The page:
Here is Prob. 24, Chap. 5 in the book Principles of Mathematical Analysis by Walter Rudin, 3rd edition:

The process described in part (c) of Exercise 22 can of course also be applied to functions that map $(0, \infty)$ to $(0, \infty)$.

Fix some $\alpha > 1$, and put $$ f(x) = \frac{1}{2} \left( x + \frac{\alpha}{x} \right), \qquad g(x) = \frac{\alpha+x}{1+x}. $$ Both $f$ and $g$ have $\sqrt{\alpha}$ as their only fixed point in $(0, \infty)$. Try to explain, on the basis of properties of $f$ and $g$, why the convergence in Exercise 16, Chap. 3, is so much more rapid than it is in Exercise 17. (Compare $f^\prime$ and $g^\prime$, draw the zig-zags suggested in Exercise 22.)

Do the same when $0 < \alpha < 1$.

Here are the links to my posts here at Math SE on Prob. 22, Chap. 5, Prob. 16, Chap. 3, and Prob. 17, Chap. 3, in Baby Rudin, 3rd edition:

Prob. 22, Chap. 5 in Baby Rudin: Fixed Points of Real Functions

Prob. 16, Chap. 3 in Baby Rudin: $x_{n+1} = (x_n + \alpha/x_n)/2$, with $x_1 > \sqrt{\alpha}$, $\alpha > 0$

Prob. 17, Chap. 3 in Baby Rudin: For $\alpha > 1$, how to obtain these inequalities from this recurrence relation?

My Attempt:

We note that, for $0 < x < \infty$,
$$ g(x) = 1 + \frac{\alpha-1}{x+1},$$ and so $$f^\prime(x) = \frac{1}{2} \left( 1 - \frac{\alpha}{x^2} \right), \qquad g^\prime(x) = - \frac{\alpha-1}{(x+1)^2},$$ and for $\alpha > 1$, we see that, if $x > \sqrt{\alpha}$, then $x^2 > \alpha$, and so $$0 < f^\prime(x) < \frac{1}{2}. $$ which implies (by part (c) of Prob. 22, Chap. 5, in Baby Rudin, 3rd edition) that the sequence $x_0 > \sqrt{\alpha}$, $x_{n+1} = f \left( x_n \right)$, for $n = 0, 1, 2, 3, \ldots$, does converge to the only fixed point of $f$, which is $\sqrt{\alpha}$. In fact, for all $n$, we have $$ \left| x_{n+1} - x_n \right| \leq \frac{1}{2} \left| x_n - x_{n-1} \right| \leq \cdots \leq \frac{1}{2^n} \left| x_1 - x_0 \right|, $$ and so for any $m < n$, we have $$ \begin{align} \left| x_n - x_m \right| &\leq \left| x_n - x_{n-1} \right| + \cdots+ \left| x_{m+1} - x_m \right| \\ &\leq \left( \frac{1}{2^{n-1}} + \cdots + \frac{1}{2^m} \right) \left| x_1 - x_0 \right| \\ &= \frac{1}{2^m} \left( 1 + \cdots + \frac{1}{2^{n-m-1}} \right) \left| x_1 - x_0 \right| \\ &= \frac{1}{2^m} \frac{ 1 - \frac{1}{2^{n-m}} }{ 1 - \frac{1}{2} } \left| x_1 - x_0 \right| \\ &= \left( \frac{1}{2^{m-1}} - \frac{1}{2^{n-1}} \right) \left| x_1 - x_0 \right|, \end{align} $$ and upon letting $n \to \infty$, while keeping $m$ fixed, we obtain $$ \left| x_m - x \right| \leq \frac{1}{2^{m-1}} \left| x_1 - x_0 \right| = \frac{1}{2^{m-1}} \left| \frac{1}{2} \left(x_0 + \frac{\alpha}{x_0} \right) - x_0 \right| = \frac{1}{2^m } \left( x_0 - \frac{\alpha}{x_0} \right), $$ for $m = 1, 2, 3, \ldots$, which gives the rate of convergence of this recursive algorithm.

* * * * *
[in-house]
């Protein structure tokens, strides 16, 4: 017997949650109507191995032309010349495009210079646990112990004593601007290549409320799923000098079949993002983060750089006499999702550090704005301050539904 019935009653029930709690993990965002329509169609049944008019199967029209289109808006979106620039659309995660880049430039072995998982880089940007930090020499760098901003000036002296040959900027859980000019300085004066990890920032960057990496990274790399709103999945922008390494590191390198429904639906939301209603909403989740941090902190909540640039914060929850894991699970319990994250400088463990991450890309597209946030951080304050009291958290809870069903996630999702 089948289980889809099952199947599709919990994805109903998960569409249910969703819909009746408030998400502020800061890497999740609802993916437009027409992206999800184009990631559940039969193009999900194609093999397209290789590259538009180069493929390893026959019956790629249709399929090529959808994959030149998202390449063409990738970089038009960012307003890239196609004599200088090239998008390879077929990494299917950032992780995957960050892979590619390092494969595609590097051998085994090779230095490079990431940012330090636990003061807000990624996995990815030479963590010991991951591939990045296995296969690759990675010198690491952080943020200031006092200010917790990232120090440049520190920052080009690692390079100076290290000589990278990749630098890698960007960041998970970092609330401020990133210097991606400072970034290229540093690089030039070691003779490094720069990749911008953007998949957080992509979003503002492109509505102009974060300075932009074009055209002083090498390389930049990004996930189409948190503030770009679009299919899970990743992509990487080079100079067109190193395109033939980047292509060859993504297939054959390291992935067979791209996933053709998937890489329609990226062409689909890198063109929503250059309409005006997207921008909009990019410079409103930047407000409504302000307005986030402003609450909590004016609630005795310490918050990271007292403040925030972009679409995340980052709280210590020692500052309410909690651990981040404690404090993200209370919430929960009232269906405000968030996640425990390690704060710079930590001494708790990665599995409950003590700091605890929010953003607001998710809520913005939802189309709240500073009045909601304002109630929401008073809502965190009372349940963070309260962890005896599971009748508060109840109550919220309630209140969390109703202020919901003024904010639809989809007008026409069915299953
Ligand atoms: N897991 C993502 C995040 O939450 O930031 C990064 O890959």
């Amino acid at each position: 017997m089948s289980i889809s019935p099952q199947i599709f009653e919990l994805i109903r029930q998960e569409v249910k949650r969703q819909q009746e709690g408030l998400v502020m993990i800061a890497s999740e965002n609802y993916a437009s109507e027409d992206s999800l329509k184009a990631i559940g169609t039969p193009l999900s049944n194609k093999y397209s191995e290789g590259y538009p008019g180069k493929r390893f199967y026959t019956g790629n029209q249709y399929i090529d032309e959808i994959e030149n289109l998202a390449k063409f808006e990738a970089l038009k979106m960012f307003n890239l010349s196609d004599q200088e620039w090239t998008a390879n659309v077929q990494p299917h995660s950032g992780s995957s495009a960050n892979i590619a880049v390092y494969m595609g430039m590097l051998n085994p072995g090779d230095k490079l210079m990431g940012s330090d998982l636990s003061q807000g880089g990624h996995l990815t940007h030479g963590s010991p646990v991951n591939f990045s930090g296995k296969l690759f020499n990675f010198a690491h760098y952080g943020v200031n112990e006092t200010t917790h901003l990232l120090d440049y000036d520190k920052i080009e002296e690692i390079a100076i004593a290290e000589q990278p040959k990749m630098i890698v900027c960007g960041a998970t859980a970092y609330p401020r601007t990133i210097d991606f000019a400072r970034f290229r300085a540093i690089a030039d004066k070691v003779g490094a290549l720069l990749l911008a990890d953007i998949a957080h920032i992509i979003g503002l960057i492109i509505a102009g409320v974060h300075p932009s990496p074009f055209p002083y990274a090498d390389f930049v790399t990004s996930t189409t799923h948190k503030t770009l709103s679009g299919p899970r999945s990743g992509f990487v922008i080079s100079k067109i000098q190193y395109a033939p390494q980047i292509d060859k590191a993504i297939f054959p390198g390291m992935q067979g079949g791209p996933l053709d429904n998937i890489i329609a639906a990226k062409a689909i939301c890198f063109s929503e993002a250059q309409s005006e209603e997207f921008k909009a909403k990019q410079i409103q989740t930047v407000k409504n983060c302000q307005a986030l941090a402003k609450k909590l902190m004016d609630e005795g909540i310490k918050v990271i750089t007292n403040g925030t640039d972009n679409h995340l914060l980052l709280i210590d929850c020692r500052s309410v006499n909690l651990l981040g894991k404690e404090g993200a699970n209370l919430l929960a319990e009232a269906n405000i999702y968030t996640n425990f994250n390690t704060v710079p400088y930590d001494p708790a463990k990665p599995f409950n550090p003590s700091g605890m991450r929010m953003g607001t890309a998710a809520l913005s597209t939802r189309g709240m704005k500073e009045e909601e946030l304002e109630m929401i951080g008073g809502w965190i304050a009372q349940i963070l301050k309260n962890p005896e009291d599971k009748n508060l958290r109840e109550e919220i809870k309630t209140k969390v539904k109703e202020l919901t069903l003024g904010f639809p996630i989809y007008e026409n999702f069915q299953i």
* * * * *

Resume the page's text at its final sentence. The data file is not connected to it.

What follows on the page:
And, the similar situation occurs for $0 < \alpha < 1$ as well, provided we choose $x_0 > \sqrt{\alpha}$.

Is my analysis correct? Or, have I erred anywhere or missed something of substance?

And, what about $g$? How to analyze it? How to show what Rudin has demanded to be shown?

  • $\begingroup$ f(x) goes back about 19 or 20 centuries to Hero (Heron) of Alexandria. $\endgroup$ Jun 3, 2017 at 22:07
  • $\begingroup$ This looks right. You have the functions and their derivatives, so use L'hopital's rule to find some intermediate function in an interval $ [0,1] $. $\endgroup$
    – McTaffy
    Jun 4, 2017 at 17:05

1 Answer 1


For $f:$

Suppose $x_0>0$ and $a>0$.Let $x_{n+1}=(x_n+a/x_n)/2.$ Assume $x_0\ne \sqrt a \;$( because if $x_0=\sqrt a$ then $x_n=\sqrt a$ for all $n,$ which is a trivial case). Then we have:

(I). $x_1^2>a$ so $x_1>\sqrt a.$

(II). If $x_n^2>a$ then $x_n>x_{n+1}>\sqrt a.$ So by (I), $n\geq 1\implies x_n>x_{n+1}>\sqrt a.$

(III). If $n\geq 1$ and $x_n=k\sqrt a$ with $k\geq 2$ then $x_{n+1}=\sqrt a\;(k+1/k)/2<\sqrt a\;(k+1)/2$, so for some $m>n$ we will have $1<x_m/\sqrt a\;<2.$

(IV). If $1<x_m/\sqrt a<2$ then let $x_n=(1+d_n)\sqrt a$ for each $n$. Then $0<d_m<1.$ We have $$2ad_{m+1}<2ad_{m+1}+ad_{m+1}^2=x_{m+1}^2-a=$$ $$=\frac {1}{4}\left(x_m+\frac {a}{x_m}\right)^2-a=\frac {1}{4}\left(x_m-\frac {a}{x_m}\right)^2=$$ $$=\frac{(x_m^2-a)^2}{4x_m^2}=\frac {(2ad_m+ad_m^2)^2}{4a(1+d_m)^2}<\frac{(2ad_m+2ad_m^2)^2}{4a(1+d_m)^2}=ad_m^2,$$ $$\text {so we have }\quad 0<d_{m+1}<d_m^2<1.$$ By induction on $n,$ for all $n\geq m$ we have $0<d_{n+1}<d_n^2<1.$

Another way to do this: With $x_1>\sqrt a\;,$ let $x_n/\sqrt a\;=\coth T_n$ for $n\geq 1.$ Then when $n\geq 1$ we have $T_{n+1}=2T_n$, so $T_n=2^{n-1}T_1.$


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